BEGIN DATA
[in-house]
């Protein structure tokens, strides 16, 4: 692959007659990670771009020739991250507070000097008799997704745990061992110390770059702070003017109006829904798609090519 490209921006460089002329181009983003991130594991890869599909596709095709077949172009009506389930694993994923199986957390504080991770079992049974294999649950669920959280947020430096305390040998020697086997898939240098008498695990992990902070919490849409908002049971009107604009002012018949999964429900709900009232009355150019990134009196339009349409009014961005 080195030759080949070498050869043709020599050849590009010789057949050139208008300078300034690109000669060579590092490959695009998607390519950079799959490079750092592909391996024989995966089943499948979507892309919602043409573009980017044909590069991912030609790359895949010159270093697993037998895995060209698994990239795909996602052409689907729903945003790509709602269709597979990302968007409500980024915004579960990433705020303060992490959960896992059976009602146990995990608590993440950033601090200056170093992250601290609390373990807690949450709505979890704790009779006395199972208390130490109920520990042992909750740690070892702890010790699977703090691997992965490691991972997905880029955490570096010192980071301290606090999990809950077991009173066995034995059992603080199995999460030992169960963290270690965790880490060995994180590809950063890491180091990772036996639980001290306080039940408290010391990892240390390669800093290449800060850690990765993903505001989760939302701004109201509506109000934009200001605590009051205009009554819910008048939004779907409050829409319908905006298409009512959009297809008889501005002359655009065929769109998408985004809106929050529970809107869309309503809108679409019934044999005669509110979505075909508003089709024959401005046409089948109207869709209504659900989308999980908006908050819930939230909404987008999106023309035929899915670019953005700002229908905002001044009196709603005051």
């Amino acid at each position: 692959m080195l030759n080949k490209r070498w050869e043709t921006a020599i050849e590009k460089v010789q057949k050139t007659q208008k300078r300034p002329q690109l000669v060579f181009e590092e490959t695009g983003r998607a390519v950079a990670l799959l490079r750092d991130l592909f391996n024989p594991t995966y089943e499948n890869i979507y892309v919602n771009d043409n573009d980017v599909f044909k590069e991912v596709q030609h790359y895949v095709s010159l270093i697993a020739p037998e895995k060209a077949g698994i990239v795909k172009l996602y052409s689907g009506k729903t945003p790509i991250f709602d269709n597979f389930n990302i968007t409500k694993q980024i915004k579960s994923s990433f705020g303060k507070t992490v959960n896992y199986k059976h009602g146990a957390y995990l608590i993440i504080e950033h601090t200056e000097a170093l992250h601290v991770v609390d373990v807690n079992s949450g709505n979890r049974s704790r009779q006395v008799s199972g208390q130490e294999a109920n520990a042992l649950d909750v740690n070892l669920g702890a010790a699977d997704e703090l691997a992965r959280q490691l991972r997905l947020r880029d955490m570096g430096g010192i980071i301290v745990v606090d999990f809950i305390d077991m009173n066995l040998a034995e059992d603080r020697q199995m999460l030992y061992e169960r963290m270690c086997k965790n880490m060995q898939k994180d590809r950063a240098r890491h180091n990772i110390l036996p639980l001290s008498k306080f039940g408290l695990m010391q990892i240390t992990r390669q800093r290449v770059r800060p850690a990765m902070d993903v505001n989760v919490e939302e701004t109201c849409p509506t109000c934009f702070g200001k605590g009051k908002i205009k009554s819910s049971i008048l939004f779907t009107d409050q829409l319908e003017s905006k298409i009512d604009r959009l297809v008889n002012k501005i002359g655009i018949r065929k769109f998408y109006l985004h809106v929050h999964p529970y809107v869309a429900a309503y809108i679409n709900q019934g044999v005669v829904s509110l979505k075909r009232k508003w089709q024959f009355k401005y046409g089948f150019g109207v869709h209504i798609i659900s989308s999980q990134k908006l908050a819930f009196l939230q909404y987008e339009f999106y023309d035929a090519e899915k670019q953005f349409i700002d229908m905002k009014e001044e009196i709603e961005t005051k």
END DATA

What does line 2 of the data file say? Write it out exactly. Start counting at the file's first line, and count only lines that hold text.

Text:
């Protein structure tokens, strides 16, 4: 692959007659990670771009020739991250507070000097008799997704745990061992110390770059702070003017109006829904798609090519 490209921006460089002329181009983003991130594991890869599909596709095709077949172009009506389930694993994923199986957390504080991770079992049974294999649950669920959280947020430096305390040998020697086997898939240098008498695990992990902070919490849409908002049971009107604009002012018949999964429900709900009232009355150019990134009196339009349409009014961005 080195030759080949070498050869043709020599050849590009010789057949050139208008300078300034690109000669060579590092490959695009998607390519950079799959490079750092592909391996024989995966089943499948979507892309919602043409573009980017044909590069991912030609790359895949010159270093697993037998895995060209698994990239795909996602052409689907729903945003790509709602269709597979990302968007409500980024915004579960990433705020303060992490959960896992059976009602146990995990608590993440950033601090200056170093992250601290609390373990807690949450709505979890704790009779006395199972208390130490109920520990042992909750740690070892702890010790699977703090691997992965490691991972997905880029955490570096010192980071301290606090999990809950077991009173066995034995059992603080199995999460030992169960963290270690965790880490060995994180590809950063890491180091990772036996639980001290306080039940408290010391990892240390390669800093290449800060850690990765993903505001989760939302701004109201509506109000934009200001605590009051205009009554819910008048939004779907409050829409319908905006298409009512959009297809008889501005002359655009065929769109998408985004809106929050529970809107869309309503809108679409019934044999005669509110979505075909508003089709024959401005046409089948109207869709209504659900989308999980908006908050819930939230909404987008999106023309035929899915670019953005700002229908905002001044009196709603005051």